I belong to a group on Facebook. It’s called “NDIS Grassroots Discussion”, and it’s a place where nearly 30,000 people share their NDIS stories – their fears, wrongs, questions, anger and sometimes, their NDIS joys.
This weekend, I was pretty excited to share a joy about my son, an ornery teenager with smelly feet (aren’t they all?) with intellectual disability, who kicked a massive goal. Not of the footy kind, but of the life kind.
He learned to catch a public bus home.
For most seventeen year olds, this would not be anything to especially celebrate. But when I shared my excitement on the Grassroots group, more than 800 people shared that joy with me and clicked “like” or “love” or “wow”, and more than 50 took the time write messages of congratulations and support.
Ben tried to learn to catch the bus a few years ago, but in Ben’s words, he “wasn’t really getting the feel of it.” And the student who was teaching him ran out of placement hours, and I didn’t have the cash to pay anyone to keep going. She was a very attractive young lady, so I think there was no motivation for Ben to even want to catch it without her!
But in February, Ben received his first NDIS funded plan. I hired an Occupational Therapist who usually works with adults. She lives near us and has a baby, but was more than willing to work on Saturday mornings, as she could take her baby with her in a sling. So on Saturday a month or so ago, she caught a bus into town to meet Ben after his work at the surf shop, and started teaching him to catch the bus, breaking it down into steps to master.
Here’s how it worked, in Ben’s words;
“Well, Nicole was on the bus with me, but we missed the bus a couple of times, then for the last time she was on the bus with me talking we finally went to the same place on the bus stop. We were chatting and we got a good idea. The idea was actually me on the bus all by myself going to my bus stop 17C and that was awesome.
“I did it about three times and that was amazing. It was awesome. And now I’m getting the feel of it.
“So, after work. I work at a Surf shop in the city. I walk down to Cibo. I walk past it and went to the bus stop D4 and I look for the time 11:29am on my phone to check the time. Then I check if the bus is coming. I look at the number of the bus and that is how I know.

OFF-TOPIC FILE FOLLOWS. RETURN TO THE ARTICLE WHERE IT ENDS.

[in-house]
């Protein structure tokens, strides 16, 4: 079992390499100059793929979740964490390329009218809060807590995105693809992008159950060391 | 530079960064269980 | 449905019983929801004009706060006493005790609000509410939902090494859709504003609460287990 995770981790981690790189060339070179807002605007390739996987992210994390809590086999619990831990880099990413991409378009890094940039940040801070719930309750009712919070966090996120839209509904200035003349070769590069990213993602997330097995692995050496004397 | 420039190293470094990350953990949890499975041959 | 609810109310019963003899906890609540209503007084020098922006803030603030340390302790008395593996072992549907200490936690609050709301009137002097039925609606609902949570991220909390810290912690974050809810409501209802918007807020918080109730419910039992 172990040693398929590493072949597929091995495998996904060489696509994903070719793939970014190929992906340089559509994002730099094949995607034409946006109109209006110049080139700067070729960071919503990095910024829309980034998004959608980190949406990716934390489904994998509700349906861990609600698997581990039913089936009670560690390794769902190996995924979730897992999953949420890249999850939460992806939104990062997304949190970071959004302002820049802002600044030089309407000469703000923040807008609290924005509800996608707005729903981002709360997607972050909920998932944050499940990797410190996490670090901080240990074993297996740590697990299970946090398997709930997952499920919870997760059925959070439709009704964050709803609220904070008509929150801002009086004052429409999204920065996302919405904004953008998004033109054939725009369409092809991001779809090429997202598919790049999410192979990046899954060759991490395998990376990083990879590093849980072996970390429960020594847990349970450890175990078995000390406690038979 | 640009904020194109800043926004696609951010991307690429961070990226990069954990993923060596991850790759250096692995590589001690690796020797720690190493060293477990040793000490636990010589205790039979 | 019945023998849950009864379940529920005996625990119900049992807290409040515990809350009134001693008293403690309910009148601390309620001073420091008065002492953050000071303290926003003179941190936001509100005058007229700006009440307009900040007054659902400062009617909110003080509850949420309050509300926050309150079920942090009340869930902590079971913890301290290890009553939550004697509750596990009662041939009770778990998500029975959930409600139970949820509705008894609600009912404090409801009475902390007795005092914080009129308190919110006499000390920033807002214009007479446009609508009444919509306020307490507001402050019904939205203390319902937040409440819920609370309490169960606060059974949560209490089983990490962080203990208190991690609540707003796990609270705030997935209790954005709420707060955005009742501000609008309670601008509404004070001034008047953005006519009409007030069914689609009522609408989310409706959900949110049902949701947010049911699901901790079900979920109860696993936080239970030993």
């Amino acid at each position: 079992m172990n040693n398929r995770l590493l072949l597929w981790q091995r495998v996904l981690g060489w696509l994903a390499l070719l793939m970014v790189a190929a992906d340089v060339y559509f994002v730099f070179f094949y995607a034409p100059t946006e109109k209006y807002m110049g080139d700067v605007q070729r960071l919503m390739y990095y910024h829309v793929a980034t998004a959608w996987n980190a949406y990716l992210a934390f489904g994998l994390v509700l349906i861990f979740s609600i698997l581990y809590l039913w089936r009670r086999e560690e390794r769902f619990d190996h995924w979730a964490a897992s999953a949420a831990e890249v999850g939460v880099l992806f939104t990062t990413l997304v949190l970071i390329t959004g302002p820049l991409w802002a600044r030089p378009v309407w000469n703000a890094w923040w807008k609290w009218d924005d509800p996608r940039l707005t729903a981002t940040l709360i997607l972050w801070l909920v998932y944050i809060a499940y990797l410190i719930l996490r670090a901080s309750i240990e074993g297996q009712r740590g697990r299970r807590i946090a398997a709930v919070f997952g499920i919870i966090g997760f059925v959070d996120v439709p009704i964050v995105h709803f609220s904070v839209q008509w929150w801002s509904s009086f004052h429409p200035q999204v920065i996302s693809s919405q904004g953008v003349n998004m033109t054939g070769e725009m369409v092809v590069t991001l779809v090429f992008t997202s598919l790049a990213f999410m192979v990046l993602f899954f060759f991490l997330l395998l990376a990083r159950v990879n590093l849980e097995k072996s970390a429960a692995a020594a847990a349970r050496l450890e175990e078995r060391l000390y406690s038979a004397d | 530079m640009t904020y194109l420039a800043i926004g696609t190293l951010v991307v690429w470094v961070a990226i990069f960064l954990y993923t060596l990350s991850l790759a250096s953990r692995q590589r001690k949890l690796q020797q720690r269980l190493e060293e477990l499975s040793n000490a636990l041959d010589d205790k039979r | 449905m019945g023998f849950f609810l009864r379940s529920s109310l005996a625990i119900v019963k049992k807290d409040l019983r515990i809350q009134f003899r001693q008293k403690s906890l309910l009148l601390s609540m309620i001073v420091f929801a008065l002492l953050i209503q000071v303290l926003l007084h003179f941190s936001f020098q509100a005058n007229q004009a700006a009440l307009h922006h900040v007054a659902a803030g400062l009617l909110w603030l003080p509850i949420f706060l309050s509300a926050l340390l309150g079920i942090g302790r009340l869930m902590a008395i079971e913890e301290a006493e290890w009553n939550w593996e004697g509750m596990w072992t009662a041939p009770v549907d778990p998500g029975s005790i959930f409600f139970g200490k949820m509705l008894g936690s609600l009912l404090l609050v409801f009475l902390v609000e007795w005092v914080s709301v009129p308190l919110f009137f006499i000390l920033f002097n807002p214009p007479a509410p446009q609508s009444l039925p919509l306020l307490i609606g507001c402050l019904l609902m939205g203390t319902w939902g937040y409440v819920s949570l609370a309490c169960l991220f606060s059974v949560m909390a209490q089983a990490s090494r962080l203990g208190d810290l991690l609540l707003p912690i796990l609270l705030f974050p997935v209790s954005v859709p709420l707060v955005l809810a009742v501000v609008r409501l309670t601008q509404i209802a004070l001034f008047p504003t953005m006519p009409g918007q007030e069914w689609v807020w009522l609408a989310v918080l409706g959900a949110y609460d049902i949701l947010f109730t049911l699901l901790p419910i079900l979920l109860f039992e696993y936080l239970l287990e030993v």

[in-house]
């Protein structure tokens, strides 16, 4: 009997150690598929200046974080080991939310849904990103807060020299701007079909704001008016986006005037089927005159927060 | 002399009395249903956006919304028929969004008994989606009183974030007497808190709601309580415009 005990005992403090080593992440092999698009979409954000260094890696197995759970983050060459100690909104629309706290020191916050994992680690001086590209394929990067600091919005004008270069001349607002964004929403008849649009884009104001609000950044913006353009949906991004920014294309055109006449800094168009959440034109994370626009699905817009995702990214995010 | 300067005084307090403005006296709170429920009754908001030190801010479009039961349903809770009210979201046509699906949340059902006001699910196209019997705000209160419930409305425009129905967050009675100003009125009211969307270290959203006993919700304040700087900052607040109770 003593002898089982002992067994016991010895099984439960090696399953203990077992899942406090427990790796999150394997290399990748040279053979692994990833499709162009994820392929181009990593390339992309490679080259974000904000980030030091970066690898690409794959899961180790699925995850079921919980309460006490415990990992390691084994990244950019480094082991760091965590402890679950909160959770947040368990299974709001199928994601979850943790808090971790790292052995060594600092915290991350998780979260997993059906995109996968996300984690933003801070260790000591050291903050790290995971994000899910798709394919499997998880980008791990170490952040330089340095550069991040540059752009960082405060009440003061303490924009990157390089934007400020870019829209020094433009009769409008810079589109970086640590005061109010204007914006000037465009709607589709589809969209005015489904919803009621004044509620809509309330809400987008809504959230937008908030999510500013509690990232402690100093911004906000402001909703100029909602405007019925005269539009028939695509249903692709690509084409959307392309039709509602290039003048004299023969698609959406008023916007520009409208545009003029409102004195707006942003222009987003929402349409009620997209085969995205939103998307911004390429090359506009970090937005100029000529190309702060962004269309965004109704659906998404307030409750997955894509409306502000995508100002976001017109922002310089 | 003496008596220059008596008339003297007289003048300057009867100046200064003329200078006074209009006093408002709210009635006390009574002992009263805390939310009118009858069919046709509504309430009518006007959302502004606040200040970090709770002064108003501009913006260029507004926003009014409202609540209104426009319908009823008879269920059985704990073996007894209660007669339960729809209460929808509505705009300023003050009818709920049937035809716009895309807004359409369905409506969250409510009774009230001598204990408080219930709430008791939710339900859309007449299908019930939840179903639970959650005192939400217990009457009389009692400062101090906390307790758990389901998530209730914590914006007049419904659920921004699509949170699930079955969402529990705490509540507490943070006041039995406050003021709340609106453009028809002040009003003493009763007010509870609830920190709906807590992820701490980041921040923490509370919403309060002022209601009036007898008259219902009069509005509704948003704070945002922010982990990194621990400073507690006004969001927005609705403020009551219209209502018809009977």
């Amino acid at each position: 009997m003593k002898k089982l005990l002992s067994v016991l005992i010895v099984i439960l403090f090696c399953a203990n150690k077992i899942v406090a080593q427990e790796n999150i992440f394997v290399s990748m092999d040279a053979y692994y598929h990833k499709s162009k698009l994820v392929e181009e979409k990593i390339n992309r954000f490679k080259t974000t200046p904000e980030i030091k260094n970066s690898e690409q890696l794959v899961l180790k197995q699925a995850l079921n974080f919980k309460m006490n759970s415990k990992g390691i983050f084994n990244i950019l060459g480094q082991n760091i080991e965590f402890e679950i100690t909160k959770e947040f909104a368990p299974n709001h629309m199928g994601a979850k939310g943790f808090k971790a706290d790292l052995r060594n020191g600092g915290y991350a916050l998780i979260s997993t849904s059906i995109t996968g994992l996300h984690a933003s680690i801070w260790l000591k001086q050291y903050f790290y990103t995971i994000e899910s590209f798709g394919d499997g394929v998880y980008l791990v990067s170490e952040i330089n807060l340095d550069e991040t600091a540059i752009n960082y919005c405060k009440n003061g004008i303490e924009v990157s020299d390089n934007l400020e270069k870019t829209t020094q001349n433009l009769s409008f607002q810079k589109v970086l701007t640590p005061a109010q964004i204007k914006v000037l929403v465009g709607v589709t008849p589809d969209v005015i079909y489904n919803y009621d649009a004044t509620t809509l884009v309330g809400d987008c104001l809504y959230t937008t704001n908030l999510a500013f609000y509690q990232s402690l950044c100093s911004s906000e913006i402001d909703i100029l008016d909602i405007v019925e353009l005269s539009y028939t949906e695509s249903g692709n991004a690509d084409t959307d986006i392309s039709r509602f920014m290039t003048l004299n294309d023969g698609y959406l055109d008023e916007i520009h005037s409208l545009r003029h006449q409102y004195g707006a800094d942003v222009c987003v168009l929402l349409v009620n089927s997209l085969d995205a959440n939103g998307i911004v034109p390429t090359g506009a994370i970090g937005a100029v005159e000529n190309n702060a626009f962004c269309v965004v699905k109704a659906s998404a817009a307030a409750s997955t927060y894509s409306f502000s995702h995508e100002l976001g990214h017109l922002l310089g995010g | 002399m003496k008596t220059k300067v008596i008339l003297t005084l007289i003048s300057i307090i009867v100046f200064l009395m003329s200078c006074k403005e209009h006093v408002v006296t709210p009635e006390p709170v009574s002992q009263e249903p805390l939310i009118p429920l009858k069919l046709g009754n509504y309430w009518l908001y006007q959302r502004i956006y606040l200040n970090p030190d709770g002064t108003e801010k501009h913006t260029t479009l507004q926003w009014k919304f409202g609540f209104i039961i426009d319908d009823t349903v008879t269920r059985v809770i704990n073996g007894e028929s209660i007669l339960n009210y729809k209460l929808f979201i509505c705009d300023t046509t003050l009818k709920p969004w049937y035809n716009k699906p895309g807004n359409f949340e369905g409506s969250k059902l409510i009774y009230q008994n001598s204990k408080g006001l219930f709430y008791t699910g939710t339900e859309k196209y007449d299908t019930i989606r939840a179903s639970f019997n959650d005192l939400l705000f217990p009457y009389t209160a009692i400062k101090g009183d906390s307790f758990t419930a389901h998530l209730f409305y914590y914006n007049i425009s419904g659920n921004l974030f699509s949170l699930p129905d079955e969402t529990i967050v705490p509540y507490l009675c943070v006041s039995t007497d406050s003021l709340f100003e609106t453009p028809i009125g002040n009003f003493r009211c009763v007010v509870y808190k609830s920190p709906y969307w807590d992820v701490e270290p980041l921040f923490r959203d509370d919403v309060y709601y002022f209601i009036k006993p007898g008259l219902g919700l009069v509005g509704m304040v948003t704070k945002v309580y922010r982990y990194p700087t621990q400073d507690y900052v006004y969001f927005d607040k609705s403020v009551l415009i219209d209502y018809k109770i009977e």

“Me, I wait for other people like an old person to get on the bus first, and then if it’s young people like my age or adult years, like 41 or 17, then I will go on the bus.
“My first time on the bus I said “I live in Bowden. Can you please take me to 17C on Park Street” and the driver did say “OK”. Then I sat down right at the front and that was completely amazing.
“The bus left with me on the bus and I waited until I see 17B then I pressed the stop button. The button made a “do do” sound to remind the bus driver to stop at the exact point. And it stopped at the place where I would like to go to.
“I said “Thanks” to the bus driver and the bus driver did not answer which is sort of OK and then I walk off the bus. Then I gotten very crazy and did do a fist pump in the air just once or maybe two times and then I saw Nicole. She’s my bus OT. She was standing near the road and she said “Good job” and “You made it”.
“When I saw her I ran very fast toward her and then we walked home together. Mum was really very happy. Real happy. Happier because she was thinking of me on the bus all by myself. And how awesome is that?
“I felt very very excited. Real happy and my Mum and Nicole was real happy and excited as well.
“So now I get to know what I can do for activities. So I can go to the movies. Or go to work. Or maybe go to a friend’s place and have dinner and fun or watch a movie. We can watch Netflix.”
And. This. Is. Why. The. NDIS. Is. Awesome.
Ben still has a long way to go to be a truly independent bus traveller. I was watching him like a hawk on my “Find My Friends” app, refreshing it every 30 seconds, and I made sure I was home ready to call and pick him up if he missed his stop. I’ll probably make him some little business cards with his Bus Stop # to give the bus driver each week, and I’ll no doubt constantly remind him about ways to keep himself safe. And we’ve yet to attempt to teach him how to go the other direction.
But, he did it. He got home. And he’ll get better. And I’m one proud Mum.
That NDIS Grassroots group? It often features a lot of negativity. Change is hard for people, and the NDIS is not especially good at communicating how it really works, so there’s plenty of fear of the unknown. It felt good to share just one tiny good news story. A good news story that will change my son’s life, and will soon give him the independence to hang out with his mates, watching Netflix, just like the rest of us.
– Ben and his Mum Sam Paior